Proof. Case (4) has been dealt with in Theorem 4.2.1; we include it
here for completeness.
We have a measure m: M L(E,Z') with finite variation. By
Theorem 4.3.1, there exists a stochastic function B' with values also
in L(E,Z') (by 3(a)) satisfying (i) and (ii) of Theorem 4.3.1, such
that p[B'] = B' for z E R and such that for every X e L,(m) we have
z z +
= E(< 2XdB,zo>) for z0 E Z
(note: here we consider Z embedded in Z" as a norming subspace in
order to apply the theorem), and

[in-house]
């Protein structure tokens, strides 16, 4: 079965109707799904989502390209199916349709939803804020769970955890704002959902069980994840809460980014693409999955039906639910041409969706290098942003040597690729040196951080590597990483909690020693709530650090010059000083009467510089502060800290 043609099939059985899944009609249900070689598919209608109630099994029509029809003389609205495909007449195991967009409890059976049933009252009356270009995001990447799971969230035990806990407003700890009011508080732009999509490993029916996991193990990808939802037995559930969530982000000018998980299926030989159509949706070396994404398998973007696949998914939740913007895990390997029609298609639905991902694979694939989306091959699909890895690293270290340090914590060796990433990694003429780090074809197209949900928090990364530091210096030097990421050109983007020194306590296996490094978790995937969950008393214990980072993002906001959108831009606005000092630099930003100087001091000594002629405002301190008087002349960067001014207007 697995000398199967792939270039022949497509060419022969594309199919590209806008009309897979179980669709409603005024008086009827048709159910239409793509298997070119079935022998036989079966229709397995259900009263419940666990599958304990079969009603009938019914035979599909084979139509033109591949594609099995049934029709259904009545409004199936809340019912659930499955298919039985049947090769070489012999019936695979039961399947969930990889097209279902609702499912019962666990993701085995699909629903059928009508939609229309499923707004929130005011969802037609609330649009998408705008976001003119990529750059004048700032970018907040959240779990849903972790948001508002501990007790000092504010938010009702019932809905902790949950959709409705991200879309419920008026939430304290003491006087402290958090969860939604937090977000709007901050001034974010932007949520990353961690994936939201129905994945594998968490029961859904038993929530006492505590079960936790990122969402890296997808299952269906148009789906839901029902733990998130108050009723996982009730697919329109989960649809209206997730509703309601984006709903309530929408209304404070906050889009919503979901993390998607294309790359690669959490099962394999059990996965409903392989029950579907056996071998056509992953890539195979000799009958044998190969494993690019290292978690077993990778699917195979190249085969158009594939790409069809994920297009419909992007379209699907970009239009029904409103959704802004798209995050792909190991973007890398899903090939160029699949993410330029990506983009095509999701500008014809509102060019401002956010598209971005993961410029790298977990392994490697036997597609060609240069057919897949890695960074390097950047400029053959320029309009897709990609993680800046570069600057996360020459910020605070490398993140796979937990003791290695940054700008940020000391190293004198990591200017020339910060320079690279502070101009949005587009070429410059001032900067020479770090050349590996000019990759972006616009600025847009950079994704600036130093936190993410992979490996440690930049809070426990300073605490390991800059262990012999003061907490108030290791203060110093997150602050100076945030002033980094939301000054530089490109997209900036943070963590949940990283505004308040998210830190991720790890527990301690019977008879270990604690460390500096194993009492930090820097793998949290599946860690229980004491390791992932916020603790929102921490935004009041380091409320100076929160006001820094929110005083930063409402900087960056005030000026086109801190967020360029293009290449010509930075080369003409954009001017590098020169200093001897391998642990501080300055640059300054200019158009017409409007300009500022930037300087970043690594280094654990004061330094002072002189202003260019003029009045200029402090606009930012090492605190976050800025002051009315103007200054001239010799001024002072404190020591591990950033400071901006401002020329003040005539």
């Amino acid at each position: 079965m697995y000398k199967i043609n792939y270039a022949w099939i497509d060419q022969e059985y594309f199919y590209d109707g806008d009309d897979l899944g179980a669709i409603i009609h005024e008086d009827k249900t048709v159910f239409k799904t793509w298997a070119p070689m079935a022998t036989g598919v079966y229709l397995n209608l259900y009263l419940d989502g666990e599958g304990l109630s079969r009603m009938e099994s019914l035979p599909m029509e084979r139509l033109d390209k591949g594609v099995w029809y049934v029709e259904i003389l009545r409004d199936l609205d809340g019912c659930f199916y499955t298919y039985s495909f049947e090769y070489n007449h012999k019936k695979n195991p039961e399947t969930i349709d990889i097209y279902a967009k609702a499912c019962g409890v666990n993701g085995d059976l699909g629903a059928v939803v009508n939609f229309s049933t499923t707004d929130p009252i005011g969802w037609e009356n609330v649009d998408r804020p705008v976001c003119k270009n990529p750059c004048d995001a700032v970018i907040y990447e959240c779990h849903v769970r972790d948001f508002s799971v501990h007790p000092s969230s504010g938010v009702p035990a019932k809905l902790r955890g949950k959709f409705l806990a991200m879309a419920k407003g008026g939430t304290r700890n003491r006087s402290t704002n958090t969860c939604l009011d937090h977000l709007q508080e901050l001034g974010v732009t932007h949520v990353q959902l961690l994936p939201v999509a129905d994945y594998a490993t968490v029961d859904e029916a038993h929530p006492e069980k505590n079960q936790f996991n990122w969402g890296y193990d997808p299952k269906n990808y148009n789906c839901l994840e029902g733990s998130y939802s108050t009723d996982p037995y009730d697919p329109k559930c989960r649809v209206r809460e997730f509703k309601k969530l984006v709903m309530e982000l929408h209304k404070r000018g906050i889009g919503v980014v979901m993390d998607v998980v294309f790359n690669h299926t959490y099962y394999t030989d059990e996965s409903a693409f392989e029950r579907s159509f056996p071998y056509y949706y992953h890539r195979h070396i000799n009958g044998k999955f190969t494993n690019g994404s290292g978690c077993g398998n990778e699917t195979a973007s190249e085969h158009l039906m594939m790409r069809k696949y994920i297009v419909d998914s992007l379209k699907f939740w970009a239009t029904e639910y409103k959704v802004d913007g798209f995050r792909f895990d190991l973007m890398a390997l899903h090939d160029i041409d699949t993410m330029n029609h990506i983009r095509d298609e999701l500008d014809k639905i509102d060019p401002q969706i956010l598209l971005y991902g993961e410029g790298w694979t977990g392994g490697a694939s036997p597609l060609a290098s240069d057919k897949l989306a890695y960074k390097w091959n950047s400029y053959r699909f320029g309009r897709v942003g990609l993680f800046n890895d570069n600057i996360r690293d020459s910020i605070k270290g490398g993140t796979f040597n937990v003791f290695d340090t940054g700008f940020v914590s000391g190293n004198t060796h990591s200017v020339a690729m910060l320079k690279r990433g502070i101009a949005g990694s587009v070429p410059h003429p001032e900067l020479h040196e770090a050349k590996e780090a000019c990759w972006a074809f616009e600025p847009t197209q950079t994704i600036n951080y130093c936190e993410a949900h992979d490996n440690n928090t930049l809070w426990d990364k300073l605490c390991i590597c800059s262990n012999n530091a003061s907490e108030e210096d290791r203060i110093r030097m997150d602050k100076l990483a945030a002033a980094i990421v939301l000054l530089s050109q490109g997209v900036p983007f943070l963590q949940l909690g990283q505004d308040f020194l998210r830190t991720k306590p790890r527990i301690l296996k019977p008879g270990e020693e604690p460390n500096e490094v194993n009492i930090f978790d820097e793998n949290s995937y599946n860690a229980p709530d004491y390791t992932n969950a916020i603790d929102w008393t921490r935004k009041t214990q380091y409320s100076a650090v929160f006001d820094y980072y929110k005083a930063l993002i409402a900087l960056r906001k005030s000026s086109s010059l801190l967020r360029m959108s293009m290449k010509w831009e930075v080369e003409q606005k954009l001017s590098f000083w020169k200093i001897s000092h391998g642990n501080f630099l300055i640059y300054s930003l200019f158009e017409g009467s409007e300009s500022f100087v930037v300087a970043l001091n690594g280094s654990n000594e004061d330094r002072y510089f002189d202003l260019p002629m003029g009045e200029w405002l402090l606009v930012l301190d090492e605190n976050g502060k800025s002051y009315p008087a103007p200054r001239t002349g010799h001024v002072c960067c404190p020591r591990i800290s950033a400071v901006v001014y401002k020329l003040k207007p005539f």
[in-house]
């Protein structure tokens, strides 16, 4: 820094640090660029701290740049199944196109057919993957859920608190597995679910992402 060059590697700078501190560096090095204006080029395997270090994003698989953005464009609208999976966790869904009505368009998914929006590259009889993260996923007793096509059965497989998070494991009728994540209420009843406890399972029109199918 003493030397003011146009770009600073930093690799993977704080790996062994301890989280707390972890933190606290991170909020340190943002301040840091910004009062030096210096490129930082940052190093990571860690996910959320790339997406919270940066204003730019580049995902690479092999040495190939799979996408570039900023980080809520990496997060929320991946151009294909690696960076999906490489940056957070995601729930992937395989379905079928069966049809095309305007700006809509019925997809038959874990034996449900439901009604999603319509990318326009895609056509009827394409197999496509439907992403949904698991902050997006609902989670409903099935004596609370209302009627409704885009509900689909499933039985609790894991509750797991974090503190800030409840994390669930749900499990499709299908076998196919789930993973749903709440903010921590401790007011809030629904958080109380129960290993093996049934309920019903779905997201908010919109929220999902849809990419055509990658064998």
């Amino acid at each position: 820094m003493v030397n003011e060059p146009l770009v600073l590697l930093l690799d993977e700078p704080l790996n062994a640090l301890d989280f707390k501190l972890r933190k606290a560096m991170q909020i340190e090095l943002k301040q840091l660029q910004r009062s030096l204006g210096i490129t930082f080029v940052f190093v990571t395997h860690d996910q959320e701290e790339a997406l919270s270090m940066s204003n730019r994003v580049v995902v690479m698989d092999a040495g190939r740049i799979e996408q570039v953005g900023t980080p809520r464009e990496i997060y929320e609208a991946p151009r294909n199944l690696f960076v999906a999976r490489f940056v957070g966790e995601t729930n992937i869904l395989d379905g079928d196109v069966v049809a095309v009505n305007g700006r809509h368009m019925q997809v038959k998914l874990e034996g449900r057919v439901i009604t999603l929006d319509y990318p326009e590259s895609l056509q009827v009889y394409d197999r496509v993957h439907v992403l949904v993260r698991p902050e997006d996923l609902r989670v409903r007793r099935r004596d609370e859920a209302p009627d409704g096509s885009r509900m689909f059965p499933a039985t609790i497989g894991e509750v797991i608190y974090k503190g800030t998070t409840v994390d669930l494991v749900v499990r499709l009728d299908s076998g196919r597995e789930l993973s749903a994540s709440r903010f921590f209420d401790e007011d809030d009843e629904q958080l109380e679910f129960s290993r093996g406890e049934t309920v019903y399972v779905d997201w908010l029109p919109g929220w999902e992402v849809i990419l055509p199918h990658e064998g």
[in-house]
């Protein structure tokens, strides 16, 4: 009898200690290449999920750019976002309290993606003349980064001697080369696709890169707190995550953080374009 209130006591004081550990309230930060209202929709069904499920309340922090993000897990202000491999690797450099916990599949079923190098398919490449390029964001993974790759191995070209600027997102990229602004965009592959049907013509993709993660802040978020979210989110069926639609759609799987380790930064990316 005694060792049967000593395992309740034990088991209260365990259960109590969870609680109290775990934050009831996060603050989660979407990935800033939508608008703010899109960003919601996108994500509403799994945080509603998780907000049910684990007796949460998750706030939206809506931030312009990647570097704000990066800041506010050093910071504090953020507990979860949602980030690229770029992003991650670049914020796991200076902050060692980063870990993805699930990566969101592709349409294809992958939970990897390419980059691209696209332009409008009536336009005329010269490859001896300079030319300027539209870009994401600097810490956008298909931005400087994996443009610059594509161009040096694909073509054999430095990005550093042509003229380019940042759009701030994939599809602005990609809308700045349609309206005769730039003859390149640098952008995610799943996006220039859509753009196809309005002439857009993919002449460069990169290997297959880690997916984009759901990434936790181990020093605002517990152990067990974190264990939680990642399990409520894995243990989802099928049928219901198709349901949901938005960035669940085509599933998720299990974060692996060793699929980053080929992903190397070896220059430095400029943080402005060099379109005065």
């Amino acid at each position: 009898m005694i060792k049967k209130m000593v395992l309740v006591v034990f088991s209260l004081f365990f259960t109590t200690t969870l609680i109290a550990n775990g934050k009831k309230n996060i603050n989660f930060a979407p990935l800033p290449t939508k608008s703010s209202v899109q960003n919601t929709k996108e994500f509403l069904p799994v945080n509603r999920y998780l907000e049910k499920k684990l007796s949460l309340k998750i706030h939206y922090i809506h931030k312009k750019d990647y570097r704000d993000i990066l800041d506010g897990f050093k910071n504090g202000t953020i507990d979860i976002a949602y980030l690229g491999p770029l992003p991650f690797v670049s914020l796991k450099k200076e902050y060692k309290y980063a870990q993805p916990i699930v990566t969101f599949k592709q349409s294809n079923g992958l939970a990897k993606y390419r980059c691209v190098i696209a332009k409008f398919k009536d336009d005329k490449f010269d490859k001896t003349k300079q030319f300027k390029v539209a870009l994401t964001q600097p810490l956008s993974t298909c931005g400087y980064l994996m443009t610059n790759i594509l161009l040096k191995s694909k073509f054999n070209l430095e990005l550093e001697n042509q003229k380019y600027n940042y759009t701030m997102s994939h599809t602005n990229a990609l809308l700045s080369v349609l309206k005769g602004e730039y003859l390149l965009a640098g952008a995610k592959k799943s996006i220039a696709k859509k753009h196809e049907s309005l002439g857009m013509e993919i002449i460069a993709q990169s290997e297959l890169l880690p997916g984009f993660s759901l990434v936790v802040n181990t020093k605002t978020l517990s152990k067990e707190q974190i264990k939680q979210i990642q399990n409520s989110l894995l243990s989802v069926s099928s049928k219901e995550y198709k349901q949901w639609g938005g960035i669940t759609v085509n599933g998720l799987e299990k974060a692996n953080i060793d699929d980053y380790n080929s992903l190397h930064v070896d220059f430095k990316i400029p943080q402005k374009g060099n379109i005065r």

jml( Ix ) = E( IX vld B'I ).
R-
Now, for X = 1 x with M c M, x e E, and for z0 E Z, we have
E(fl d**) = E(flMd****). In fact, E(fIMd)
E() (by 4.1.3) = E() = =
E() = E() = E(fIMd). Taking
M = [O,z]xA with A eFwe obtain
E(f1[OzxAd****) = E(1A****), and
E(f1[O,z]xAd) = E(1A); hence
E(1 ) E(1 )
for A EF so (1.1) **** = **** a.s. for x E E,
z Z. e shall prove that n cases ()-(3), B and B are
z E Z. We shall prove that In cases (1)-(3), B and B' are
**